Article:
The demands of modern fatherhood have today's new and expecting dads experiencing things previous generations of men were excused from doing, for the most part. Or ran screaming from. Or just flat out laughed at. Here's a preview of just a few of the awkward situations and how you can handle them.
1. "I won't have enough money."
"My wife is the big earner, and she's taking time off. I have no idea if two can survive on my salary, let alone three."
— Jeff K.
Reality: Most expectant fathers overestimate the financial hit they're about to take. Sure, there are some big-ticket items—the crib, the Hummer-size stroller, the industrial-strength diaper whiz. Half these things will magically materialize courtesy of friends and family. And the rest of the stuff won't cost nearly as much as last year's outlay on bachelor parties.
Worried about something you may have been exposed to while pregnant or nursing? Visit the Office of Tertology Information for up-to-date information on dangerous substances. You'll find fact sheets and answers to frequently asked questions about exposure to specific medications, herbal products, infections and vaccines, medical conditions, illicit substances, and other common exposures.
It's official: she's having a baby, and you're becoming a dad. It's a brave new world, and we've got your back: whether you're looking for cool baby gear, what to expect when she's expecting, or advice from dads on the front lines of fatherhood. Congratulations, dad-to-be: your boys can swim. Now the real fun begins.
On Becoming A Dad
Expectant moms aren't the only ones whose hormones fluctuate. In a small study at Queen's University in Ontario, Canada, researchers found that first-time dads-to-be experienced a significant decrease in the male hormone testosterone as well as cortisol, a stress hormone. They were also more likely to have detectable levels of estradiol, a naturally occurring estrogen known to influence maternal behavior. The change in body chemistry may help men respond differently to the new situations they'll face as dads—and possibly encourage the father-child bond.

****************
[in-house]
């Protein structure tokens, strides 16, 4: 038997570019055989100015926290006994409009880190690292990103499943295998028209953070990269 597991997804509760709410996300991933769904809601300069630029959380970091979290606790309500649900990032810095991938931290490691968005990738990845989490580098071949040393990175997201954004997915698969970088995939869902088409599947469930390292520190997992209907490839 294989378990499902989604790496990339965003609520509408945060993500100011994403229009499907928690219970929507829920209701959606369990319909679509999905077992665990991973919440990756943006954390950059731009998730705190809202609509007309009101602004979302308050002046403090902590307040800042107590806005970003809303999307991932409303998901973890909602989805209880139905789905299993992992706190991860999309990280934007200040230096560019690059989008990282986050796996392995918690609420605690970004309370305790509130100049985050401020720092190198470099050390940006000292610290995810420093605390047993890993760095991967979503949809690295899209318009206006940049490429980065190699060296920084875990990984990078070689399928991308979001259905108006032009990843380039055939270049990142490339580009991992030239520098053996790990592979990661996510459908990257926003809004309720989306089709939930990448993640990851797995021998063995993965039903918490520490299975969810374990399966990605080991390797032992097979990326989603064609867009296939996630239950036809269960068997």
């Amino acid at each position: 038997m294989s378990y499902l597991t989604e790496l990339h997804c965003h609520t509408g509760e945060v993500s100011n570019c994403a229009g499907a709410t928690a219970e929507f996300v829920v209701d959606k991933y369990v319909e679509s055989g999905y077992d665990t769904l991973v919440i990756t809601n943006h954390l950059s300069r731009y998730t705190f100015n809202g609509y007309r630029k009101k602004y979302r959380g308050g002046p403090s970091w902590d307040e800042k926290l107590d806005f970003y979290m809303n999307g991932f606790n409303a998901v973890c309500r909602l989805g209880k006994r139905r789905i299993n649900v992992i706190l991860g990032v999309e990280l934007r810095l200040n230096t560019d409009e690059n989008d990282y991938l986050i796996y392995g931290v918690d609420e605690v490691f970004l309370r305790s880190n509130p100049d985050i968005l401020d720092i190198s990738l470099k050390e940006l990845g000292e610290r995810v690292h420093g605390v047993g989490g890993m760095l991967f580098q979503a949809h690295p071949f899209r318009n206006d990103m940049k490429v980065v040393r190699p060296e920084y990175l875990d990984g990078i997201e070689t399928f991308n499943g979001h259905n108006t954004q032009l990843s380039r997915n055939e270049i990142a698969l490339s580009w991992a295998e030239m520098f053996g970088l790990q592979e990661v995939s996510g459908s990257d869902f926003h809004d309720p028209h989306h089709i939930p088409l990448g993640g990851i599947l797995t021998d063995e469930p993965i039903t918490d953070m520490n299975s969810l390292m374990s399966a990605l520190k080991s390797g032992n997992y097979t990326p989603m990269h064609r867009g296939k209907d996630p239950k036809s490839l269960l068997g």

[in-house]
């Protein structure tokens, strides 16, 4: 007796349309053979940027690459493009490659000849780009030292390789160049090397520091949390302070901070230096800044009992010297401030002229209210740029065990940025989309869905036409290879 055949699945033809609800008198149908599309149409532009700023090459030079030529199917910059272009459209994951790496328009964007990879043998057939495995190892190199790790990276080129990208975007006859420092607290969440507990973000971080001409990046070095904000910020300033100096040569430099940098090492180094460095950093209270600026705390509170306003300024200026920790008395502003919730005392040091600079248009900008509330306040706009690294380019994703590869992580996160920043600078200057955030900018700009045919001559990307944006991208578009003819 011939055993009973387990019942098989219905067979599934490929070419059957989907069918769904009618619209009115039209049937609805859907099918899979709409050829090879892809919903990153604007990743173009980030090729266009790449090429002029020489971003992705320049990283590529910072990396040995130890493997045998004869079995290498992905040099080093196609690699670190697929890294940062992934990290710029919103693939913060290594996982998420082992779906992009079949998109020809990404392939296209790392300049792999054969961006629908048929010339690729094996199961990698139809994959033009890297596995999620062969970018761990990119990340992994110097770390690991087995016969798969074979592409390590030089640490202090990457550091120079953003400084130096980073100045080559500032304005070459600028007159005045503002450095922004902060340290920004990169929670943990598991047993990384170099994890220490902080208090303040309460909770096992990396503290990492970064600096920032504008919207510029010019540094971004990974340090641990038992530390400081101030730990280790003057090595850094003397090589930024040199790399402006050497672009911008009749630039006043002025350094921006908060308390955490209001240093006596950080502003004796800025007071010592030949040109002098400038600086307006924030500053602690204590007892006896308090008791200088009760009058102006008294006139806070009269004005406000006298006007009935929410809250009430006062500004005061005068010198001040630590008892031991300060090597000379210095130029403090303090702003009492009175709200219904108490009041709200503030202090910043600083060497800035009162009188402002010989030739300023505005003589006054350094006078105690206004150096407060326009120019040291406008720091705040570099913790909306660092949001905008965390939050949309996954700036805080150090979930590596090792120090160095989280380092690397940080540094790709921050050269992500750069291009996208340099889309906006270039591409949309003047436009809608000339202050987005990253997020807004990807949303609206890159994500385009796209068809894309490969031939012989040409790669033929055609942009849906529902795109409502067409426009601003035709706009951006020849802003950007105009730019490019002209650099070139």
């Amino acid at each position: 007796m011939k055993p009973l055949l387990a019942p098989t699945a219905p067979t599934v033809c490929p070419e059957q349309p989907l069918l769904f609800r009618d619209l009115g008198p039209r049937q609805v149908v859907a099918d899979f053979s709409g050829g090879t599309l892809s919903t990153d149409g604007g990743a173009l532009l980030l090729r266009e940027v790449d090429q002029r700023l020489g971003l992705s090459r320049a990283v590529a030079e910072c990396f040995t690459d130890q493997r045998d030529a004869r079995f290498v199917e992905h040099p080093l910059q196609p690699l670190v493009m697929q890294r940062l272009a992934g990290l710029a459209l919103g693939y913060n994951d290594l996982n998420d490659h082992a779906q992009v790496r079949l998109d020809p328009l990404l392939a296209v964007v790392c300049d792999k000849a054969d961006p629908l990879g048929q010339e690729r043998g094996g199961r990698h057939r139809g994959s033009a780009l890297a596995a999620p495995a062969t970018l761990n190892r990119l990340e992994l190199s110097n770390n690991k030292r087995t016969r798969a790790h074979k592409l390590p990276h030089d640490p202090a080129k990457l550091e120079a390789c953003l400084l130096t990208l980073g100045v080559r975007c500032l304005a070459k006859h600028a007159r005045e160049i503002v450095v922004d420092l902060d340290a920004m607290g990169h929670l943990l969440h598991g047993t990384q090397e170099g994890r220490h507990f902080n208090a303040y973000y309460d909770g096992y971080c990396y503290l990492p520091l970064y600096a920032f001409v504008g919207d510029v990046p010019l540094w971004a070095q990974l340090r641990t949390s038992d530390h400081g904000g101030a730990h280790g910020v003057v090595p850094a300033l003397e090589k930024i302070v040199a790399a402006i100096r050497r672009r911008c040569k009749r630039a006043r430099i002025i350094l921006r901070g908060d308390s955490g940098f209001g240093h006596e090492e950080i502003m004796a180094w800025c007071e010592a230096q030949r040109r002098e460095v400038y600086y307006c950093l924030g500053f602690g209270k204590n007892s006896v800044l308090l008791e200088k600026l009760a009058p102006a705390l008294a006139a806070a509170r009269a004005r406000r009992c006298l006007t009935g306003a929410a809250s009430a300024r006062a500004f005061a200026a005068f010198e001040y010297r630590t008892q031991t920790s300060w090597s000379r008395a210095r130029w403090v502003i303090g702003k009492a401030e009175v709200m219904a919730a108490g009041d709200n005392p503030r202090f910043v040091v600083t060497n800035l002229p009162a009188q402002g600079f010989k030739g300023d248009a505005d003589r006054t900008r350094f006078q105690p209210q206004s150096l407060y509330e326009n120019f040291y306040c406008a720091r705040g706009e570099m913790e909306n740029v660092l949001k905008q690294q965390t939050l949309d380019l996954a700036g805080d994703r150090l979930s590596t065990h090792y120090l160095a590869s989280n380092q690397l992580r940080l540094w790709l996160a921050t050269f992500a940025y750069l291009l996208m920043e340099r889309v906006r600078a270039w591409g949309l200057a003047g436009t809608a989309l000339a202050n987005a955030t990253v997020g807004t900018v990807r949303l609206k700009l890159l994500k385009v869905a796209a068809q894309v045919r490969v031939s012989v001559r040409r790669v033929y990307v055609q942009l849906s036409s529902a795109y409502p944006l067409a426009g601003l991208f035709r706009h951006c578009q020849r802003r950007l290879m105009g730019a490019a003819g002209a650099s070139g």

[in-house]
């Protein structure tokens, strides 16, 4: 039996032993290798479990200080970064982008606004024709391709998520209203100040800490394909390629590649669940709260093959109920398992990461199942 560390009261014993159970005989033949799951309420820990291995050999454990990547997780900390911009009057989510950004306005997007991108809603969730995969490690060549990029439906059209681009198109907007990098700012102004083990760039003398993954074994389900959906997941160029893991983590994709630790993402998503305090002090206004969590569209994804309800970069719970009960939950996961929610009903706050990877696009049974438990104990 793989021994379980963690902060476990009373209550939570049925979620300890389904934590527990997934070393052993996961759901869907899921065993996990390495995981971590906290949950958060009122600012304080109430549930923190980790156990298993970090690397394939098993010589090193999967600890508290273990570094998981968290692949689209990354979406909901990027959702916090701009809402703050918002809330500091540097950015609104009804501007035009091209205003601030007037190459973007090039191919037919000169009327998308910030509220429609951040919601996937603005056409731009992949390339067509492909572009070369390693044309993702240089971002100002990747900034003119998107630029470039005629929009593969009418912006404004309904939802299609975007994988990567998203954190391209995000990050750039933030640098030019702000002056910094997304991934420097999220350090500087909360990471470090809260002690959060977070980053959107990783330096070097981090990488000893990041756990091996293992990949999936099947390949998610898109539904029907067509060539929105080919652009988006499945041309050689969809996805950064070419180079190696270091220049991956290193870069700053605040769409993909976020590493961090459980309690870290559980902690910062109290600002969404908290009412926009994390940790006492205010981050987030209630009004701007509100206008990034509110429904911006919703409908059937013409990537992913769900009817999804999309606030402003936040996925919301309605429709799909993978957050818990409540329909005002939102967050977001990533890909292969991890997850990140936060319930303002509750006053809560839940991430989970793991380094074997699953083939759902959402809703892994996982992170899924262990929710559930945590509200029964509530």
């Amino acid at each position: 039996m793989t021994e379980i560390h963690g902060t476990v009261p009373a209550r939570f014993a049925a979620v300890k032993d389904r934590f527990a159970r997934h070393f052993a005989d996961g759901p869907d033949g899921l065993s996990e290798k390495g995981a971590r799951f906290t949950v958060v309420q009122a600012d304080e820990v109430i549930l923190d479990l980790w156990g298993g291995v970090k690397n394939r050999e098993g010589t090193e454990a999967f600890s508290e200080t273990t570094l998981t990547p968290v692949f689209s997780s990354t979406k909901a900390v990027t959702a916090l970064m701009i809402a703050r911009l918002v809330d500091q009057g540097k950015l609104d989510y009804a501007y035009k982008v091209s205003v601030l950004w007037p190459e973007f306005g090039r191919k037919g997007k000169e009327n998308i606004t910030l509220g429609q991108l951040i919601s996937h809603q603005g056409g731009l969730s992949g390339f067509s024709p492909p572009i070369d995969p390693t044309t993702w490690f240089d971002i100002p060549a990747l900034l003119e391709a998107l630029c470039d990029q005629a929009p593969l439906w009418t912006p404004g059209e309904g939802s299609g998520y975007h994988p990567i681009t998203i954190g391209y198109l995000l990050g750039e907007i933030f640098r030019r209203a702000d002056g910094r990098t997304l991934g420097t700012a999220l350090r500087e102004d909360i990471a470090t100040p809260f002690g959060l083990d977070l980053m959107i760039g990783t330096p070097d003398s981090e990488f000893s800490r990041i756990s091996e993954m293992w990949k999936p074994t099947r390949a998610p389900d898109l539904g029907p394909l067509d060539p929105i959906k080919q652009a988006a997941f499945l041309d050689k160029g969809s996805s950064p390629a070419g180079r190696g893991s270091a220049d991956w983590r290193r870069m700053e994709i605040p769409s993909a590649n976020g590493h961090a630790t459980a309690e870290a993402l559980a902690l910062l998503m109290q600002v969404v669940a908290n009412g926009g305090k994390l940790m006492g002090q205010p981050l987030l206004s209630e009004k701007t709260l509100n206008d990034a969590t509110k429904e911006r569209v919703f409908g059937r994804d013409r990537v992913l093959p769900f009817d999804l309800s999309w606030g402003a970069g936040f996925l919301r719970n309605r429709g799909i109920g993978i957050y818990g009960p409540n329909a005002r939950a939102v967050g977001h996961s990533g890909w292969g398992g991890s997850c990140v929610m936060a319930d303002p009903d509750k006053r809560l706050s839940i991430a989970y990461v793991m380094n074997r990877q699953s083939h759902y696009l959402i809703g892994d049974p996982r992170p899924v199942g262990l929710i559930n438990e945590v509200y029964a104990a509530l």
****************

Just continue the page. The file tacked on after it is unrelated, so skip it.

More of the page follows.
If you worked construction, would you wear a pink tool belt? Would you get on the subway carrying a briefcase with duckies on it? Just because you are taking care of the kid doesn't mean you have to look like a girly-man. Your work as a Dad 2.0 is the most important you will ever do, so why not get gear that is as guy-friendly as it is useful? Here are 10 items tested and approved by DadLabs.com. (Go to fitpregnancy.com/inthisissue for quick links to all the sites.)
Maybe our forefathers were right. Maybe a man's place during his child's birth should be in a smoky "stork club," reading the newspaper, instead of holding the laboring mom's knee and watching the baby "crown" (this gets my nomination for the best euphemism of all time). Woe to the dads of today who look to the fathers of yore for wisdom on diaper changing and 2 a.m. feedings--these predecessors will just shake their grizzled heads and laugh.
Labor nurses like me love dads-to-be who do whatever it takes to make the new mom and baby the stars of the day. Fortunately, that's most of you men out there. Once in a while, though, someone steals the spotlight with his less-than-stellar behavior.
A man's worry about his partner's planned C-section may exacerbate her own anxiety and fear of the operation, increasing her post-surgical pain, according to a report from British researchers. And there's more than just a new mother's comfort at stake. Higher pain levels can slow recovery and may even compromise breastfeeding and bonding between mom and baby. Dads-to-be can ease their fear of the unknown by reading up on the procedure.
If your hubby packs on pounds during your pregnancy, it could be nature's way of preparing him for fatherhood. Researchers at the University of Wisconsin, Madison, studied monkeys and found that when their mates were pregnant, the male monkeys gained weight, perhaps to meet the physical challenges of fatherhood. Weight gain in men is "probably real, with a possible evolutionary purpose behind it," says study co-author Shelley Prudom. Who knew changing diapers was so tough?